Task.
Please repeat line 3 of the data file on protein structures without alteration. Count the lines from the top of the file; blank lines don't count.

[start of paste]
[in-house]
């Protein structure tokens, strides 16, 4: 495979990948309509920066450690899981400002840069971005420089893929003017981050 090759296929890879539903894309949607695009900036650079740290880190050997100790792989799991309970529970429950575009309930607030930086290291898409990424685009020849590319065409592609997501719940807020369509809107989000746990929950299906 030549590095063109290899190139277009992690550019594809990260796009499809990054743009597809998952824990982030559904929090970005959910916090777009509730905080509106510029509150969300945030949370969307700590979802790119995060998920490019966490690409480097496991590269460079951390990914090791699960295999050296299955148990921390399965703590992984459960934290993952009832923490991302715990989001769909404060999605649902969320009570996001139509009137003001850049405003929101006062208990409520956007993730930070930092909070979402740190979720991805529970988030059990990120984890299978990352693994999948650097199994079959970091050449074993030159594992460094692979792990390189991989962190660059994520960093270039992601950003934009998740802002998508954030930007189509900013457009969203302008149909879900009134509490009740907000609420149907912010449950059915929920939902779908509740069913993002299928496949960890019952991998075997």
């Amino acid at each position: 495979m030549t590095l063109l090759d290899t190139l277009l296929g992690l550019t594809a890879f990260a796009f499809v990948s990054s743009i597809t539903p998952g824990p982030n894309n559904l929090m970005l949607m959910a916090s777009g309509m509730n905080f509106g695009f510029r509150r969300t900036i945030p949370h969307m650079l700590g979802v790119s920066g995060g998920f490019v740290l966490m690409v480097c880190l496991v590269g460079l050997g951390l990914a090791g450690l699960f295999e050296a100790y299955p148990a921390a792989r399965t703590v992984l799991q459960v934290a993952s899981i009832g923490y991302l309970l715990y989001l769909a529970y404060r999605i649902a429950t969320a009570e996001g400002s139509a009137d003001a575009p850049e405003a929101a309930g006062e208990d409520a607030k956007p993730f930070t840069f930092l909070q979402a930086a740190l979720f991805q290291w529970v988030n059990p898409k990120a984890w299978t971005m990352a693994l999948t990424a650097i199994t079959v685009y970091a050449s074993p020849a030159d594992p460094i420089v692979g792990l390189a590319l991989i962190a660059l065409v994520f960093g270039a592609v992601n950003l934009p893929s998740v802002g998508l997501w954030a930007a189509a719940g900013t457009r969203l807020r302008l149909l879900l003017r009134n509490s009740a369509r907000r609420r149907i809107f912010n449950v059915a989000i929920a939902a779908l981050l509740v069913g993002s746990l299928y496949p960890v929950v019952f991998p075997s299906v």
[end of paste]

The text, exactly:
């Amino acid at each position: 495979m030549t590095l063109l090759d290899t190139l277009l296929g992690l550019t594809a890879f990260a796009f499809v990948s990054s743009i597809t539903p998952g824990p982030n894309n559904l929090m970005l949607m959910a916090s777009g309509m509730n905080f509106g695009f510029r509150r969300t900036i945030p949370h969307m650079l700590g979802v790119s920066g995060g998920f490019v740290l966490m690409v480097c880190l496991v590269g460079l050997g951390l990914a090791g450690l699960f295999e050296a100790y299955p148990a921390a792989r399965t703590v992984l799991q459960v934290a993952s899981i009832g923490y991302l309970l715990y989001l769909a529970y404060r999605i649902a429950t969320a009570e996001g400002s139509a009137d003001a575009p850049e405003a929101a309930g006062e208990d409520a607030k956007p993730f930070t840069f930092l909070q979402a930086a740190l979720f991805q290291w529970v988030n059990p898409k990120a984890w299978t971005m990352a693994l999948t990424a650097i199994t079959v685009y970091a050449s074993p020849a030159d594992p460094i420089v692979g792990l390189a590319l991989i962190a660059l065409v994520f960093g270039a592609v992601n950003l934009p893929s998740v802002g998508l997501w954030a930007a189509a719940g900013t457009r969203l807020r302008l149909l879900l003017r009134n509490s009740a369509r907000r609420r149907i809107f912010n449950v059915a989000i929920a939902a779908l981050l509740v069913g993002s746990l299928y496949p960890v929950v019952f991998p075997s299906v």